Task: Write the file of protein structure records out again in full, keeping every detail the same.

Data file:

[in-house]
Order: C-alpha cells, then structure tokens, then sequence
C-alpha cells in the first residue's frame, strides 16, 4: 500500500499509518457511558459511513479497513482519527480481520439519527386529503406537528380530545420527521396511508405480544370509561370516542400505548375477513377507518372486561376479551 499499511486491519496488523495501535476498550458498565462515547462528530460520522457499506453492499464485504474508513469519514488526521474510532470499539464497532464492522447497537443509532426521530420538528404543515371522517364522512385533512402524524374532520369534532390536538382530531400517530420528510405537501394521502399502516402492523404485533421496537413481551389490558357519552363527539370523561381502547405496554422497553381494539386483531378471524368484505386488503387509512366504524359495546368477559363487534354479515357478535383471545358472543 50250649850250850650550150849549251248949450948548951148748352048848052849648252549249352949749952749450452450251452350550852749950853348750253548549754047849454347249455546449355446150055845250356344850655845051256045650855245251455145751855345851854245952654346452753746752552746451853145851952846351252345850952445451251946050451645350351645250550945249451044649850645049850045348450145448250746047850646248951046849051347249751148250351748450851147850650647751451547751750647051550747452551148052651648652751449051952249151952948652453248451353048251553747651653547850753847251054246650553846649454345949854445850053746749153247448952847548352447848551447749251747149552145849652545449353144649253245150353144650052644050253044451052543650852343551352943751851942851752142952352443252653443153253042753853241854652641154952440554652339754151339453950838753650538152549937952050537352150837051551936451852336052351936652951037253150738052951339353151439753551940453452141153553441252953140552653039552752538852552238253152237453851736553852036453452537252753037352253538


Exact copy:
[in-house]
Order: C-alpha cells, then structure tokens, then sequence
C-alpha cells in the first residue's frame, strides 16, 4: 500500500499509518457511558459511513479497513482519527480481520439519527386529503406537528380530545420527521396511508405480544370509561370516542400505548375477513377507518372486561376479551 499499511486491519496488523495501535476498550458498565462515547462528530460520522457499506453492499464485504474508513469519514488526521474510532470499539464497532464492522447497537443509532426521530420538528404543515371522517364522512385533512402524524374532520369534532390536538382530531400517530420528510405537501394521502399502516402492523404485533421496537413481551389490558357519552363527539370523561381502547405496554422497553381494539386483531378471524368484505386488503387509512366504524359495546368477559363487534354479515357478535383471545358472543 50250649850250850650550150849549251248949450948548951148748352048848052849648252549249352949749952749450452450251452350550852749950853348750253548549754047849454347249455546449355446150055845250356344850655845051256045650855245251455145751855345851854245952654346452753746752552746451853145851952846351252345850952445451251946050451645350351645250550945249451044649850645049850045348450145448250746047850646248951046849051347249751148250351748450851147850650647751451547751750647051550747452551148052651648652751449051952249151952948652453248451353048251553747651653547850753847251054246650553846649454345949854445850053746749153247448952847548352447848551447749251747149552145849652545449353144649253245150353144650052644050253044451052543650852343551352943751851942851752142952352443252653443153253042753853241854652641154952440554652339754151339453950838753650538152549937952050537352150837051551936451852336052351936652951037253150738052951339353151439753551940453452141153553441252953140552653039552752538852552238253152237453851736553852036453452537252753037352253538